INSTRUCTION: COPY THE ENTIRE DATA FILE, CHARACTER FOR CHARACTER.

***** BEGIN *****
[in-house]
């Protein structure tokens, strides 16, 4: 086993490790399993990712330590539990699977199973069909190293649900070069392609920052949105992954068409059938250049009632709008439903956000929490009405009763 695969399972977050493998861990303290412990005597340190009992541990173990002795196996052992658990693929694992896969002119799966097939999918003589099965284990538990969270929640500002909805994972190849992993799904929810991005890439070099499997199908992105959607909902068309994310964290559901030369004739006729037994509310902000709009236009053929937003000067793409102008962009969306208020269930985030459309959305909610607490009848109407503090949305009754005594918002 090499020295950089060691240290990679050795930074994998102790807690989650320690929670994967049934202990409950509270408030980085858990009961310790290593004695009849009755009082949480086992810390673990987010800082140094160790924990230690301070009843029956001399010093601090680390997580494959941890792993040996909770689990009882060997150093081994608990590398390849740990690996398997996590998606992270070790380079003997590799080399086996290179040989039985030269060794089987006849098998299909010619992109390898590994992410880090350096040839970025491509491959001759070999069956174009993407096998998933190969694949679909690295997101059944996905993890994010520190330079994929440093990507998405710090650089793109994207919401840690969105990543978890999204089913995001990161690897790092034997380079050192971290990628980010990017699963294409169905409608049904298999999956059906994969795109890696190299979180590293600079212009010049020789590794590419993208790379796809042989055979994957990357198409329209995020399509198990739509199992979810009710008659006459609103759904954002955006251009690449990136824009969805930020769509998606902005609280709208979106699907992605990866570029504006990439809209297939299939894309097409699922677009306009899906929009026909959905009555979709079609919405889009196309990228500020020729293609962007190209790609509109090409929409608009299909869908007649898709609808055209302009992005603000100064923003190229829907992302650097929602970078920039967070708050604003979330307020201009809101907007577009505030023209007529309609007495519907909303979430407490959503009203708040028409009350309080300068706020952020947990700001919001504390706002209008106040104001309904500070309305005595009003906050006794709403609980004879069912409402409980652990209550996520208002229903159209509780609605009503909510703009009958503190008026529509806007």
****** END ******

[in-house]
């Protein structure tokens, strides 16, 4: 086993490790399993990712330590539990699977199973069909190293649900070069392609920052949105992954068409059938250049009632709008439903956000929490009405009763 695969399972977050493998861990303290412990005597340190009992541990173990002795196996052992658990693929694992896969002119799966097939999918003589099965284990538990969270929640500002909805994972190849992993799904929810991005890439070099499997199908992105959607909902068309994310964290559901030369004739006729037994509310902000709009236009053929937003000067793409102008962009969306208020269930985030459309959305909610607490009848109407503090949305009754005594918002 090499020295950089060691240290990679050795930074994998102790807690989650320690929670994967049934202990409950509270408030980085858990009961310790290593004695009849009755009082949480086992810390673990987010800082140094160790924990230690301070009843029956001399010093601090680390997580494959941890792993040996909770689990009882060997150093081994608990590398390849740990690996398997996590998606992270070790380079003997590799080399086996290179040989039985030269060794089987006849098998299909010619992109390898590994992410880090350096040839970025491509491959001759070999069956174009993407096998998933190969694949679909690295997101059944996905993890994010520190330079994929440093990507998405710090650089793109994207919401840690969105990543978890999204089913995001990161690897790092034997380079050192971290990628980010990017699963294409169905409608049904298999999956059906994969795109890696190299979180590293600079212009010049020789590794590419993208790379796809042989055979994957990357198409329209995020399509198990739509199992979810009710008659006459609103759904954002955006251009690449990136824009969805930020769509998606902005609280709208979106699907992605990866570029504006990439809209297939299939894309097409699922677009306009899906929009026909959905009555979709079609919405889009196309990228500020020729293609962007190209790609509109090409929409608009299909869908007649898709609808055209302009992005603000100064923003190229829907992302650097929602970078920039967070708050604003979330307020201009809101907007577009505030023209007529309609007495519907909303979430407490959503009203708040028409009350309080300068706020952020947990700001919001504390706002209008106040104001309904500070309305005595009003906050006794709403609980004879069912409402409980652990209550996520208002229903159209509780609605009503909510703009009958503190008026529509806007």